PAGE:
A nest is a place of refuge to hold an animal's eggs and/or provide a place to live or raise offspring. They are usually made of some organic material such as twigs, grass, and leaves; or may simply be a depression in the ground, or a hole in a tree, rock or building. Human-made materials, such as string, plastic, cloth, hair or paper, may be used.
Generally each species has a distinctive style of nest. Nests can be found in many different habitats. They are built primarily by birds, but also by mammals (e.g. squirrels), fish, insects (e.g. wasps and termites) and reptiles (e.g. snakes and turtles).
The urge to prepare an area for the building of a nest is referred to as the nesting instinct and may occur in both mammals and birds.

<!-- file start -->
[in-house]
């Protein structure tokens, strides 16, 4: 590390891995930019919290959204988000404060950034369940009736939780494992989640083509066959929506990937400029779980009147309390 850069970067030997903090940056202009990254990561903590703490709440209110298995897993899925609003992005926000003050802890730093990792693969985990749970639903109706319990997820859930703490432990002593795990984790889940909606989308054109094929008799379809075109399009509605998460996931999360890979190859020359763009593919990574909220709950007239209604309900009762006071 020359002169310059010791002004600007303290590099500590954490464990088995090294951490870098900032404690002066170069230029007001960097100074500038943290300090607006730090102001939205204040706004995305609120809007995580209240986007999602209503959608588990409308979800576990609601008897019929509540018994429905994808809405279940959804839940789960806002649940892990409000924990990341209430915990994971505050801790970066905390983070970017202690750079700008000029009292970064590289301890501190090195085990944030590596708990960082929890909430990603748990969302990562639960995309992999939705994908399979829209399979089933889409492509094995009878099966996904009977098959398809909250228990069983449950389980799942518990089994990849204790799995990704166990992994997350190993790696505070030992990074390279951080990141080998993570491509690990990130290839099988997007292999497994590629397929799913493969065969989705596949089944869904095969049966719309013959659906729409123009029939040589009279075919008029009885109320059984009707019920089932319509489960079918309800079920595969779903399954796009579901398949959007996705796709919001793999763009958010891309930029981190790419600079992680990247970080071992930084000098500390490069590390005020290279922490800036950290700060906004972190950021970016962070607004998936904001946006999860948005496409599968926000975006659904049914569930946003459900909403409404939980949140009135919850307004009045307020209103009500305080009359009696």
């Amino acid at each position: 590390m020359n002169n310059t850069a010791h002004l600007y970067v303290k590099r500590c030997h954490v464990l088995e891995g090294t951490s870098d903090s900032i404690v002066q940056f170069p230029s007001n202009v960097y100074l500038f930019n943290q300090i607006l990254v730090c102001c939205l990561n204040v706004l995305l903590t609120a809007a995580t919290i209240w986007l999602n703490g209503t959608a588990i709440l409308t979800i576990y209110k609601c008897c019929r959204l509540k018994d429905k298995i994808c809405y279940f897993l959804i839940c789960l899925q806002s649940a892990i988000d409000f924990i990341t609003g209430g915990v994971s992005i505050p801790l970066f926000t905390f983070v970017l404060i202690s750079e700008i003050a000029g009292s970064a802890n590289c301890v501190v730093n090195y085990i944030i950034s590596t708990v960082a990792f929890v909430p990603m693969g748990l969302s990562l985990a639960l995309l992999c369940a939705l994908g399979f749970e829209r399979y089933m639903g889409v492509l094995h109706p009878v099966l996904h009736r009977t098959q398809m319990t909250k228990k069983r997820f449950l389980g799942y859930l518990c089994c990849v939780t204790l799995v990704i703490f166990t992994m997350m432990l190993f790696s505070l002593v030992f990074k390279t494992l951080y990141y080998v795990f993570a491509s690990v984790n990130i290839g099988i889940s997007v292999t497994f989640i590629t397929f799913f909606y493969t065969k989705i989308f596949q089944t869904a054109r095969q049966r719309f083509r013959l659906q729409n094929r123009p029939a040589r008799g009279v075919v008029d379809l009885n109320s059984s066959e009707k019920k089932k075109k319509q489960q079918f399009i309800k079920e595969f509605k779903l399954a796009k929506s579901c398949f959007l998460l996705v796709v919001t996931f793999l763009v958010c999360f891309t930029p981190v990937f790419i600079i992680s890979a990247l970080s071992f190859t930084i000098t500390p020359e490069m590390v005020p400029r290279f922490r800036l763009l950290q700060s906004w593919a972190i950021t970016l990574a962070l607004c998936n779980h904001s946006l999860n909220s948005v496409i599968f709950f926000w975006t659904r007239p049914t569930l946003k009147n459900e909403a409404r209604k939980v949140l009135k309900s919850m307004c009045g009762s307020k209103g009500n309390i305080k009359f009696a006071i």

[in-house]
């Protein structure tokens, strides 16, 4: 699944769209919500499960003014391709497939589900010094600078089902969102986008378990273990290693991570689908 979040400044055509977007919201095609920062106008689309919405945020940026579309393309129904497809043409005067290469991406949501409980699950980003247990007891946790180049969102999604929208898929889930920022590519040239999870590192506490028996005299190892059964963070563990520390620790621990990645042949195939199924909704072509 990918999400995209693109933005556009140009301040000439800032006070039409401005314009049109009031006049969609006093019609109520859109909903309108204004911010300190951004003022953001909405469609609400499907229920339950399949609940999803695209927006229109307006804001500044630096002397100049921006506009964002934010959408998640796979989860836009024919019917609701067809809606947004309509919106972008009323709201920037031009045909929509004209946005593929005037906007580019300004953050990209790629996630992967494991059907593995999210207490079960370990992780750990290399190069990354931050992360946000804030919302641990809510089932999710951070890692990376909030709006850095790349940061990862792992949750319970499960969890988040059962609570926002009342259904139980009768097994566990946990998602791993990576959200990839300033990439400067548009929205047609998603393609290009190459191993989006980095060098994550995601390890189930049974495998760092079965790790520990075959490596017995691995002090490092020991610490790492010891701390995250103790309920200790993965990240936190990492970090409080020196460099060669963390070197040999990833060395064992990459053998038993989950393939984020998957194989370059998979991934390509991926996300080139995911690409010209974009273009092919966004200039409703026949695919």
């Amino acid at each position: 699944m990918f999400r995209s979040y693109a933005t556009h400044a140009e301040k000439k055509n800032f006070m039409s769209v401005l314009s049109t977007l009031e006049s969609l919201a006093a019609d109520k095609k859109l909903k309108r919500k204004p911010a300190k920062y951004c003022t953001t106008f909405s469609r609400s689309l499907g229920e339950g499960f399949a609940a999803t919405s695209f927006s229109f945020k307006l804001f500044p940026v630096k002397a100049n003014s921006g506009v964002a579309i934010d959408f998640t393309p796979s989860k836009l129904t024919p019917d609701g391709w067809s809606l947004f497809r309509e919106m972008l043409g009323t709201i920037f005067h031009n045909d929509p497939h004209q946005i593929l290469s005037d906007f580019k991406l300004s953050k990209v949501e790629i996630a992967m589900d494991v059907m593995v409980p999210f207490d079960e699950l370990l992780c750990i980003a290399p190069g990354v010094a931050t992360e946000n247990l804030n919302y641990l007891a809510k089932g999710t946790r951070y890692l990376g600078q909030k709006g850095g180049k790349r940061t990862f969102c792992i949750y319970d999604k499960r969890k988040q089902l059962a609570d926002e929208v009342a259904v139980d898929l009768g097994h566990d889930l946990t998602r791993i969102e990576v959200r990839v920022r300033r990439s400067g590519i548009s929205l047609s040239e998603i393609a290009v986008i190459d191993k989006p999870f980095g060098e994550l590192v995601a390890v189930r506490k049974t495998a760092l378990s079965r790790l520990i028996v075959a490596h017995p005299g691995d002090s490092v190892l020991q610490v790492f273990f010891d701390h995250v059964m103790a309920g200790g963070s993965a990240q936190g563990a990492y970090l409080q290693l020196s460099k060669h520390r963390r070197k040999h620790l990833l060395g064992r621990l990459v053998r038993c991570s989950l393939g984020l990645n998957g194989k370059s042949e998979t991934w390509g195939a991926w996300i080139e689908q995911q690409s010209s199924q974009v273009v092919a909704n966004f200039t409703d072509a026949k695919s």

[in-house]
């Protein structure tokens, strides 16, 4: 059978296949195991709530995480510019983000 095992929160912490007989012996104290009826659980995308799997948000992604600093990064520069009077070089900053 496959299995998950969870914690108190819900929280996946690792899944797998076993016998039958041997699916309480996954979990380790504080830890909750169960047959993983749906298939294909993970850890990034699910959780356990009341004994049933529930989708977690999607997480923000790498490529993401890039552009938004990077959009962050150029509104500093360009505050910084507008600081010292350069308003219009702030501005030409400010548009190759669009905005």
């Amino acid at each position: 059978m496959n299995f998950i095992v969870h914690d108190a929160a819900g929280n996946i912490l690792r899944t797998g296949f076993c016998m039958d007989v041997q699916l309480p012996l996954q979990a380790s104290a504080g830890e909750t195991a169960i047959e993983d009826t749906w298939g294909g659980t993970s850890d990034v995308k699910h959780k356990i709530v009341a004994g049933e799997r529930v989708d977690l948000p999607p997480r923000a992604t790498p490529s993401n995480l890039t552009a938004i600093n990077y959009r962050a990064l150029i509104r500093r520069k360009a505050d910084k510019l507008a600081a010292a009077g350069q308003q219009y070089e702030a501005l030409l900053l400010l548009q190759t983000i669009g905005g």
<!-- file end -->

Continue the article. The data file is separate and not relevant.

Most species of birds build some sort of nest, though some lay their eggs directly onto rock ledges or bare soil without first modifying the area.
Nest types vary from the very simple scrape, which is merely a shallow depression in soil or vegetation, to the elaborately woven pendant or sphere. Some birds will build nests in trees, some (such as vultures, eagles, and many seabirds like Kittiwakes) will build them on rocky ledges, and others nest on the ground or in burrows.
They may have some or all of the following zones: attachment; outer decorative layer; structural layer; lining.
Names of nests
Nest in grass
The inside of a bird's nest
Redwings typically make ground nests
Mud nests made by swallows
Female Bald Eagle on nest with egg
A nest in a lamp
A bird building a basket nest
Colonial pendant nests of Montezuma Oropendola
Wasp starting a nest
Insect nest in culvert, Wilcannia, New South Wales Australia
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